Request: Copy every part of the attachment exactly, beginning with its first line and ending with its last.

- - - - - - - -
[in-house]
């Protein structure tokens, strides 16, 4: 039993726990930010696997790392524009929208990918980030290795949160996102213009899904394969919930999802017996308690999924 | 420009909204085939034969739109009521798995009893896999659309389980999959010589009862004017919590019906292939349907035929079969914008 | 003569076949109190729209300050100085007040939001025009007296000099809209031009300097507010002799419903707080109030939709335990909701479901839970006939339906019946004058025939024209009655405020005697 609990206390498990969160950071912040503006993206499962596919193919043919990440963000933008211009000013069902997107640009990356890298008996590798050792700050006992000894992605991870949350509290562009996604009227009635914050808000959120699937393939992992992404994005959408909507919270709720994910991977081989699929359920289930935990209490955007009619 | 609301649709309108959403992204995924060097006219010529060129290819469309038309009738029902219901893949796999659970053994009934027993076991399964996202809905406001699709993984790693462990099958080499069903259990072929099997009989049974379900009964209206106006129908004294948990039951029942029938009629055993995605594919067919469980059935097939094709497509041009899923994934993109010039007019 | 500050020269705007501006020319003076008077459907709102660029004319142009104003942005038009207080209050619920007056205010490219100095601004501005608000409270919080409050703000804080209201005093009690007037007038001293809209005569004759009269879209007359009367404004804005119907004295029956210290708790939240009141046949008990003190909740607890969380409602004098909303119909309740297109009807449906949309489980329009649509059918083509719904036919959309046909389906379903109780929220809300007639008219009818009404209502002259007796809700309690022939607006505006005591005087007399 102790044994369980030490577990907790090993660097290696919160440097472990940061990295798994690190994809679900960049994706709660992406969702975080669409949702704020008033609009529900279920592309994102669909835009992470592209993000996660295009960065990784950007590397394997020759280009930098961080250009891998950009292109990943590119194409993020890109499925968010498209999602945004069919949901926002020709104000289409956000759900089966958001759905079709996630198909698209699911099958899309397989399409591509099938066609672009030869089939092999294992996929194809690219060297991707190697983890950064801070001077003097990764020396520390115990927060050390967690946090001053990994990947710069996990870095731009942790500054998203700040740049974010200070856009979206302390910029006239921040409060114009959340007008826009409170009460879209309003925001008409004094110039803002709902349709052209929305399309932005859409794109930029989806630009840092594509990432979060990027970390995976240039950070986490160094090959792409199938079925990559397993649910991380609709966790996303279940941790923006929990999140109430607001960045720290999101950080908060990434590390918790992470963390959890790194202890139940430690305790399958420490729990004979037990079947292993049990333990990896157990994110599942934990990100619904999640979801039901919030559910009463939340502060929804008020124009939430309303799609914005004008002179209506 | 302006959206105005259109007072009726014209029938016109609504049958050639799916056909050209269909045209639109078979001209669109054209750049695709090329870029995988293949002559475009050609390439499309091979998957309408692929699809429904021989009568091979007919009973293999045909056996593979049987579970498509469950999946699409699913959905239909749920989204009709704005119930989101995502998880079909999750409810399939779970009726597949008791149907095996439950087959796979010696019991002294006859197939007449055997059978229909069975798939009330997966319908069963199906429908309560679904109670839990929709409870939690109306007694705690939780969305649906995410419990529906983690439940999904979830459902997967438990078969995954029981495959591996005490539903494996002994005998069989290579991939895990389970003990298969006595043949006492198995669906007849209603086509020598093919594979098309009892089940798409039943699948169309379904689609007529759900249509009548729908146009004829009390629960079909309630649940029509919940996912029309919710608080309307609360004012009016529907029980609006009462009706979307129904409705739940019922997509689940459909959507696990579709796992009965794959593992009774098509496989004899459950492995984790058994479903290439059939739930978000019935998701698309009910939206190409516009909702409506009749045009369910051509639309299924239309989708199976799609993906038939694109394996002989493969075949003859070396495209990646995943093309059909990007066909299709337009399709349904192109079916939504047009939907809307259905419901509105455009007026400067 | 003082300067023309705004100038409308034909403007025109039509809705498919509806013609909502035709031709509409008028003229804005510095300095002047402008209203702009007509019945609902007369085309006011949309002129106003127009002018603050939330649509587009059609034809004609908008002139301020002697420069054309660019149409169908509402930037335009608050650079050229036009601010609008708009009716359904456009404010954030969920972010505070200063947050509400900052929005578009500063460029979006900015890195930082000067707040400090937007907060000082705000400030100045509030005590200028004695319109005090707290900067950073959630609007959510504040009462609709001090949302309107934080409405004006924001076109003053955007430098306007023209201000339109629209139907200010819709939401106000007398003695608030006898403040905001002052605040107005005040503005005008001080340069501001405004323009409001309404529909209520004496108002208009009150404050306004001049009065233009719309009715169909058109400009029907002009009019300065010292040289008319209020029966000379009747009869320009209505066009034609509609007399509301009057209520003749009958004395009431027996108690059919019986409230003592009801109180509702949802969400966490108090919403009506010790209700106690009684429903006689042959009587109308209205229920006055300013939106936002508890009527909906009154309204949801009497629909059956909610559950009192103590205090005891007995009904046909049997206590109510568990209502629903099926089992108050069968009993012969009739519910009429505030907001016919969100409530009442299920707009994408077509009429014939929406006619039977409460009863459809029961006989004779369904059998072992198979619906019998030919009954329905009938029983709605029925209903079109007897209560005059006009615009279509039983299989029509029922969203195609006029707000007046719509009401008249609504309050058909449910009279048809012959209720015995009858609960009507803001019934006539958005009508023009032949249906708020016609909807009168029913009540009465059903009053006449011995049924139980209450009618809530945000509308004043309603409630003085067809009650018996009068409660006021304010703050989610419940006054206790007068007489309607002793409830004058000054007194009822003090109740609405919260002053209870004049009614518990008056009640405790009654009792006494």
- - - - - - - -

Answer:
[in-house]
């Protein structure tokens, strides 16, 4: 039993726990930010696997790392524009929208990918980030290795949160996102213009899904394969919930999802017996308690999924 | 420009909204085939034969739109009521798995009893896999659309389980999959010589009862004017919590019906292939349907035929079969914008 | 003569076949109190729209300050100085007040939001025009007296000099809209031009300097507010002799419903707080109030939709335990909701479901839970006939339906019946004058025939024209009655405020005697 609990206390498990969160950071912040503006993206499962596919193919043919990440963000933008211009000013069902997107640009990356890298008996590798050792700050006992000894992605991870949350509290562009996604009227009635914050808000959120699937393939992992992404994005959408909507919270709720994910991977081989699929359920289930935990209490955007009619 | 609301649709309108959403992204995924060097006219010529060129290819469309038309009738029902219901893949796999659970053994009934027993076991399964996202809905406001699709993984790693462990099958080499069903259990072929099997009989049974379900009964209206106006129908004294948990039951029942029938009629055993995605594919067919469980059935097939094709497509041009899923994934993109010039007019 | 500050020269705007501006020319003076008077459907709102660029004319142009104003942005038009207080209050619920007056205010490219100095601004501005608000409270919080409050703000804080209201005093009690007037007038001293809209005569004759009269879209007359009367404004804005119907004295029956210290708790939240009141046949008990003190909740607890969380409602004098909303119909309740297109009807449906949309489980329009649509059918083509719904036919959309046909389906379903109780929220809300007639008219009818009404209502002259007796809700309690022939607006505006005591005087007399 102790044994369980030490577990907790090993660097290696919160440097472990940061990295798994690190994809679900960049994706709660992406969702975080669409949702704020008033609009529900279920592309994102669909835009992470592209993000996660295009960065990784950007590397394997020759280009930098961080250009891998950009292109990943590119194409993020890109499925968010498209999602945004069919949901926002020709104000289409956000759900089966958001759905079709996630198909698209699911099958899309397989399409591509099938066609672009030869089939092999294992996929194809690219060297991707190697983890950064801070001077003097990764020396520390115990927060050390967690946090001053990994990947710069996990870095731009942790500054998203700040740049974010200070856009979206302390910029006239921040409060114009959340007008826009409170009460879209309003925001008409004094110039803002709902349709052209929305399309932005859409794109930029989806630009840092594509990432979060990027970390995976240039950070986490160094090959792409199938079925990559397993649910991380609709966790996303279940941790923006929990999140109430607001960045720290999101950080908060990434590390918790992470963390959890790194202890139940430690305790399958420490729990004979037990079947292993049990333990990896157990994110599942934990990100619904999640979801039901919030559910009463939340502060929804008020124009939430309303799609914005004008002179209506 | 302006959206105005259109007072009726014209029938016109609504049958050639799916056909050209269909045209639109078979001209669109054209750049695709090329870029995988293949002559475009050609390439499309091979998957309408692929699809429904021989009568091979007919009973293999045909056996593979049987579970498509469950999946699409699913959905239909749920989204009709704005119930989101995502998880079909999750409810399939779970009726597949008791149907095996439950087959796979010696019991002294006859197939007449055997059978229909069975798939009330997966319908069963199906429908309560679904109670839990929709409870939690109306007694705690939780969305649906995410419990529906983690439940999904979830459902997967438990078969995954029981495959591996005490539903494996002994005998069989290579991939895990389970003990298969006595043949006492198995669906007849209603086509020598093919594979098309009892089940798409039943699948169309379904689609007529759900249509009548729908146009004829009390629960079909309630649940029509919940996912029309919710608080309307609360004012009016529907029980609006009462009706979307129904409705739940019922997509689940459909959507696990579709796992009965794959593992009774098509496989004899459950492995984790058994479903290439059939739930978000019935998701698309009910939206190409516009909702409506009749045009369910051509639309299924239309989708199976799609993906038939694109394996002989493969075949003859070396495209990646995943093309059909990007066909299709337009399709349904192109079916939504047009939907809307259905419901509105455009007026400067 | 003082300067023309705004100038409308034909403007025109039509809705498919509806013609909502035709031709509409008028003229804005510095300095002047402008209203702009007509019945609902007369085309006011949309002129106003127009002018603050939330649509587009059609034809004609908008002139301020002697420069054309660019149409169908509402930037335009608050650079050229036009601010609008708009009716359904456009404010954030969920972010505070200063947050509400900052929005578009500063460029979006900015890195930082000067707040400090937007907060000082705000400030100045509030005590200028004695319109005090707290900067950073959630609007959510504040009462609709001090949302309107934080409405004006924001076109003053955007430098306007023209201000339109629209139907200010819709939401106000007398003695608030006898403040905001002052605040107005005040503005005008001080340069501001405004323009409001309404529909209520004496108002208009009150404050306004001049009065233009719309009715169909058109400009029907002009009019300065010292040289008319209020029966000379009747009869320009209505066009034609509609007399509301009057209520003749009958004395009431027996108690059919019986409230003592009801109180509702949802969400966490108090919403009506010790209700106690009684429903006689042959009587109308209205229920006055300013939106936002508890009527909906009154309204949801009497629909059956909610559950009192103590205090005891007995009904046909049997206590109510568990209502629903099926089992108050069968009993012969009739519910009429505030907001016919969100409530009442299920707009994408077509009429014939929406006619039977409460009863459809029961006989004779369904059998072992198979619906019998030919009954329905009938029983709605029925209903079109007897209560005059006009615009279509039983299989029509029922969203195609006029707000007046719509009401008249609504309050058909449910009279048809012959209720015995009858609960009507803001019934006539958005009508023009032949249906708020016609909807009168029913009540009465059903009053006449011995049924139980209450009618809530945000509308004043309603409630003085067809009650018996009068409660006021304010703050989610419940006054206790007068007489309607002793409830004058000054007194009822003090109740609405919260002053209870004049009614518990008056009640405790009654009792006494």